23. The Government affirmed that the length of the proceedings in question had not been excessive, having regard, inter alia, to the complexity of the cases and the reversal of the Court of Audit's case-law on the subject.
1. Period to be taken into consideration
24. The Court notes that the proceedings in question began when the applicants lodged claims for an increase in their pensions in accordance with the provisions of Law no. 1881/1990, and ended with the judgments of the Court of Audit definitively dismissing their claims. They thus lasted for the following periods of time:
(i) applicant no. 1: from 3 October 1991 to 9 April 1997, that is, a period of five years, six months and six days;
(ii) applicant no. 2: from 22 October 1991 to 26 March 1997, that is, a period of five years, five months and four days;
(iii) applicant no. 3: from 24 December 1991 to 14 May 1997, that is, a period of five years, four months and twenty days;
(iv) applicant no. 4: from 11 September 1991 to 26 March 1997, that is, a period of five years, six months and fifteen days;
(v) applicant no. 5: from 19 November 1991 to 26 May 1997, that is, a period of five years, six months and seven days;
(vi) applicant no. 6: from 12 September 1991 to 26 March 1997, that is, a period of five years, six months and fourteen days;
(vii) applicant no. 7: from 18 November 1991 to 26 May 1997, that is, a period of five years, six months and eight days.
2. Reasonableness of the length of the proceedings
25. The Court reiterates that the reasonableness of the length of proceedings is to be assessed in the light of the circumstances of the case and having regard to the criteria laid down in the Court's case-law, in particular the complexity of the case and the conduct of the applicant and of the relevant authorities (see, among many other authorities, the Richard v. France judgment of 22 April 1998, Reports 1998-II, p. 824, § 57, and the Doustaly v. France judgment of 23 April 1998, Reports 1998-II, p. 857, § 39).
26. The Court notes that the cases in question were not particularly difficult and considers that the applicants could not be deemed responsible for the delay found in the handling of their case. Consequently, it appears to the Court that the protractedness of the proceedings resulted mainly from the conduct of the relevant authorities.
27. The Court reaffirms that it is incumbent on the Contracting States to organise their legal systems in such a way that their courts can guarantee the right of everyone to obtain a final decision on disputes relating to civil rights and obligations within a reasonable time.
Accordingly, the applicants' case was not heard within a reasonable time and there has been an infringement of Article 6 § 1 of the Convention.
II. ALLEGED VIOLATION OF ARTICLE 13 OF THE CONVENTION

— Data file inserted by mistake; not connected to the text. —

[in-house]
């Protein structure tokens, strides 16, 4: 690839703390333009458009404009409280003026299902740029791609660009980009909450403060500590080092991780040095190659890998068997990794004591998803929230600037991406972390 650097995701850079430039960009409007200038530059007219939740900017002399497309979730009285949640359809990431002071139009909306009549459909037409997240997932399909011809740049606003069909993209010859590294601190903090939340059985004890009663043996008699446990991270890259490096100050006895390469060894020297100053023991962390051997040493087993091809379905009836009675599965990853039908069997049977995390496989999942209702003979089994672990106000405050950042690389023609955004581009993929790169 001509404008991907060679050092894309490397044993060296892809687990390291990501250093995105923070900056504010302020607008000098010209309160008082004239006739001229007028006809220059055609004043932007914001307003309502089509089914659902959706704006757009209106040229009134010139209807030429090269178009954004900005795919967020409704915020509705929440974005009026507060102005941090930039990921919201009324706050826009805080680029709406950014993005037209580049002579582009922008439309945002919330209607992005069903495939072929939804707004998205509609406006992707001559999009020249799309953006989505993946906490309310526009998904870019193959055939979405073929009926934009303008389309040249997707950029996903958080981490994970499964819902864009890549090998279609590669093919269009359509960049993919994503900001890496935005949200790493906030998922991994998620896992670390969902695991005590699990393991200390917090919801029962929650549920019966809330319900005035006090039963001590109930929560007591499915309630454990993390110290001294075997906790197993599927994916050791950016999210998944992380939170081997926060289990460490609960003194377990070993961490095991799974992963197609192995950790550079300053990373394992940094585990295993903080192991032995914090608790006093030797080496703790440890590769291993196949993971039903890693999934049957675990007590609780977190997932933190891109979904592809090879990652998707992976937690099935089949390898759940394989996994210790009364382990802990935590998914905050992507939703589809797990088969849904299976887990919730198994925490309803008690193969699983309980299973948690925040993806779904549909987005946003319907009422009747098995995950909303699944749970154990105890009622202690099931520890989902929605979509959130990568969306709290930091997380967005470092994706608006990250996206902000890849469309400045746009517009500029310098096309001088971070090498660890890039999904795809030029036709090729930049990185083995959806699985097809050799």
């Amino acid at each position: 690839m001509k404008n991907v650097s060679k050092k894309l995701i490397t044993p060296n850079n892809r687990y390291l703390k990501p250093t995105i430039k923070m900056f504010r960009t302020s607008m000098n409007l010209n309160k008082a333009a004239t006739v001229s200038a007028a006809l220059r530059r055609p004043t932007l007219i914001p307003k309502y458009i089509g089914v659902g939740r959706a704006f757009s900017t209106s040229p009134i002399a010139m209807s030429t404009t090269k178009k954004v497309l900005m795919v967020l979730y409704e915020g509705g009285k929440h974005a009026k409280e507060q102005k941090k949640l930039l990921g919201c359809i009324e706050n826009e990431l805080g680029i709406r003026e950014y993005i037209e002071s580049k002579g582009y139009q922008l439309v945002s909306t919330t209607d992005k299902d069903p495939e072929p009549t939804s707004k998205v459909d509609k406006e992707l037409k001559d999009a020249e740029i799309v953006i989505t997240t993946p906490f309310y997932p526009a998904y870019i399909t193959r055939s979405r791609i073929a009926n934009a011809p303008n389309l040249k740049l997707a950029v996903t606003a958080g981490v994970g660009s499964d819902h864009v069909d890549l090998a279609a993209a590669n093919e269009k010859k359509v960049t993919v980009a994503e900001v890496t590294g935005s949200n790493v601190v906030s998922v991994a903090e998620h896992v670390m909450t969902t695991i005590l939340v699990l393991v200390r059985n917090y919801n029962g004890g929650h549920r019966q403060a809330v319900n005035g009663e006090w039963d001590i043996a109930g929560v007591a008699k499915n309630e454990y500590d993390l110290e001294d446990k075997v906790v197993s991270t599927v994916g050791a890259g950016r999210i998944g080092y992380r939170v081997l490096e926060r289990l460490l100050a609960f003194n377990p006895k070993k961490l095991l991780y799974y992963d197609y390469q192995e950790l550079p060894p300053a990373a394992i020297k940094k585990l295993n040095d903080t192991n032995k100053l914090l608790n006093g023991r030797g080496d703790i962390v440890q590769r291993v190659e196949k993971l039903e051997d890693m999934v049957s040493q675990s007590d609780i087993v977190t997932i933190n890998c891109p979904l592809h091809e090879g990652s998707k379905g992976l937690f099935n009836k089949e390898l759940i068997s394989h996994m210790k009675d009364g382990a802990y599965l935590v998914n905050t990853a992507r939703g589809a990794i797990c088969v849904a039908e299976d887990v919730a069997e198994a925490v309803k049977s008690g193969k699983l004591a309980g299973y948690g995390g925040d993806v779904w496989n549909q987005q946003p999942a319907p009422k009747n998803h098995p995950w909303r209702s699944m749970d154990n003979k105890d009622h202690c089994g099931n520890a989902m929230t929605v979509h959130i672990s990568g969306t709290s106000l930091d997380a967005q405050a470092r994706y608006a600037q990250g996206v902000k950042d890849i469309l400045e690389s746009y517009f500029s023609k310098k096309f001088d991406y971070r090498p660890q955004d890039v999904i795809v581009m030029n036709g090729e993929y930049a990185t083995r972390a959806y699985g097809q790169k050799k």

28. Applicants nos. 2, 4, 5, 6 and 7 also complained of an infringement of Article 13 of the Convention, which provides:
“Everyone whose rights and freedoms as set forth in [the] Convention are violated shall have an effective remedy before a national authority notwithstanding that the violation has been committed by persons acting in an official capacity.”
They considered, more particularly, that they had not had an effective remedy to assert their rights and contest the adoption of Law no. 2320/1995.
29. Having regard to its finding in paragraph 21 above, the Court holds that it is not necessary to rule on the complaint in question.
III. APPLICATION OF ARTICLE 41 OF THE CONVENTION
30. Article 41 of the Convention provides:
“If the Court finds that there has been a violation of the Convention or the Protocols thereto, and if the internal law of the High Contracting Party concerned allows only partial reparation to be made, the Court shall, if necessary, afford just satisfaction to the injured party.”
31. The applicants claimed 3,105,010 drachmas (GRD) each under the head of pecuniary damage. That amount corresponded to the sum they would have received if their case had not been determined by legislative action. They also claimed GRD 1,000,000 each under the head of non-pecuniary damage.
32. The Government did not express a view.
33. The Court holds that, even without an intervention by the legislature, the outcome of the proceedings in the Court of Audit would have been uncertain, particularly as it dismissed the applicants' appeals after an examination of the merits. It would therefore be mere speculation as to the nature of the Court of Audit's decision to assert that it would have upheld the applicants' appeals if it had not had to take into account the provisions of Law no. 2320/1995. Accordingly, the Court considers that, in the absence of a causal link between the pecuniary damage alleged and the violation found, no award should be made under that head. However, it considers that the applicants should be awarded compensation for the non-pecuniary damage resulting from the lack of a fair trial and the length of the proceedings. Having regard to its case-law on the subject and making its assessment on an equitable basis as required by Article 41, it decides to award applicants nos. 2, 4, 5, 6 and 7 GRD 1,000,000 under that head, and applicants nos. 1 and 3 GRD 500,000 under that head.